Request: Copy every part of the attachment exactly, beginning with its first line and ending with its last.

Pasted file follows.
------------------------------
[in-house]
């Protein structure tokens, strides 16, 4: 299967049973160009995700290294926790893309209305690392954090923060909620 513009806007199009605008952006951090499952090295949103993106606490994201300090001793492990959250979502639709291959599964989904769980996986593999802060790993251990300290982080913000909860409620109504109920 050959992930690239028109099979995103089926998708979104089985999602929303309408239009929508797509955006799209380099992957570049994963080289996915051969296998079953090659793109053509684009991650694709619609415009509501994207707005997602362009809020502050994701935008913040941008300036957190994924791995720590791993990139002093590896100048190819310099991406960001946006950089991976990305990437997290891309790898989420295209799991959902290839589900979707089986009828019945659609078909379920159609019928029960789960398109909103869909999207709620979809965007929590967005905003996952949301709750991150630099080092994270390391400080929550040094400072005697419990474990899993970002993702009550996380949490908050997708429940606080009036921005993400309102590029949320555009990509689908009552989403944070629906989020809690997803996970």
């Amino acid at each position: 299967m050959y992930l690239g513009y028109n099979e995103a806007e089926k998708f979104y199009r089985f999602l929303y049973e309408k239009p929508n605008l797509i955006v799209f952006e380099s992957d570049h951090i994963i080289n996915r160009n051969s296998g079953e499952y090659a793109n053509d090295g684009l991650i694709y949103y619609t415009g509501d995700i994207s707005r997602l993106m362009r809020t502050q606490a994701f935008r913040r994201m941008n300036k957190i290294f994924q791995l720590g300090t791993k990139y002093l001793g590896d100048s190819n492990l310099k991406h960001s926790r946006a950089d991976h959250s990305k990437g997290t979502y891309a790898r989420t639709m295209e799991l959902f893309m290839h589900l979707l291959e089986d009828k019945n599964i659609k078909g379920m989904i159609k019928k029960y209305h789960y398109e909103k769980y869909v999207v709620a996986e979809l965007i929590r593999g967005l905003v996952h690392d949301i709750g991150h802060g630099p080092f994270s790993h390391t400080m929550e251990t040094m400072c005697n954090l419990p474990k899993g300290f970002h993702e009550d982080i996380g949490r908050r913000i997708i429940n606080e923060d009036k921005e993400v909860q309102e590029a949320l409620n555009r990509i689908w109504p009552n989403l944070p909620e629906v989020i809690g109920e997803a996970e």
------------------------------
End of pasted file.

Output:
[in-house]
């Protein structure tokens, strides 16, 4: 299967049973160009995700290294926790893309209305690392954090923060909620 513009806007199009605008952006951090499952090295949103993106606490994201300090001793492990959250979502639709291959599964989904769980996986593999802060790993251990300290982080913000909860409620109504109920 050959992930690239028109099979995103089926998708979104089985999602929303309408239009929508797509955006799209380099992957570049994963080289996915051969296998079953090659793109053509684009991650694709619609415009509501994207707005997602362009809020502050994701935008913040941008300036957190994924791995720590791993990139002093590896100048190819310099991406960001946006950089991976990305990437997290891309790898989420295209799991959902290839589900979707089986009828019945659609078909379920159609019928029960789960398109909103869909999207709620979809965007929590967005905003996952949301709750991150630099080092994270390391400080929550040094400072005697419990474990899993970002993702009550996380949490908050997708429940606080009036921005993400309102590029949320555009990509689908009552989403944070629906989020809690997803996970």
């Amino acid at each position: 299967m050959y992930l690239g513009y028109n099979e995103a806007e089926k998708f979104y199009r089985f999602l929303y049973e309408k239009p929508n605008l797509i955006v799209f952006e380099s992957d570049h951090i994963i080289n996915r160009n051969s296998g079953e499952y090659a793109n053509d090295g684009l991650i694709y949103y619609t415009g509501d995700i994207s707005r997602l993106m362009r809020t502050q606490a994701f935008r913040r994201m941008n300036k957190i290294f994924q791995l720590g300090t791993k990139y002093l001793g590896d100048s190819n492990l310099k991406h960001s926790r946006a950089d991976h959250s990305k990437g997290t979502y891309a790898r989420t639709m295209e799991l959902f893309m290839h589900l979707l291959e089986d009828k019945n599964i659609k078909g379920m989904i159609k019928k029960y209305h789960y398109e909103k769980y869909v999207v709620a996986e979809l965007i929590r593999g967005l905003v996952h690392d949301i709750g991150h802060g630099p080092f994270s790993h390391t400080m929550e251990t040094m400072c005697n954090l419990p474990k899993g300290f970002h993702e009550d982080i996380g949490r908050r913000i997708i429940n606080e923060d009036k921005e993400v909860q309102e590029a949320l409620n555009r990509i689908w109504p009552n989403l944070p909620e629906v989020i809690g109920e997803a996970e």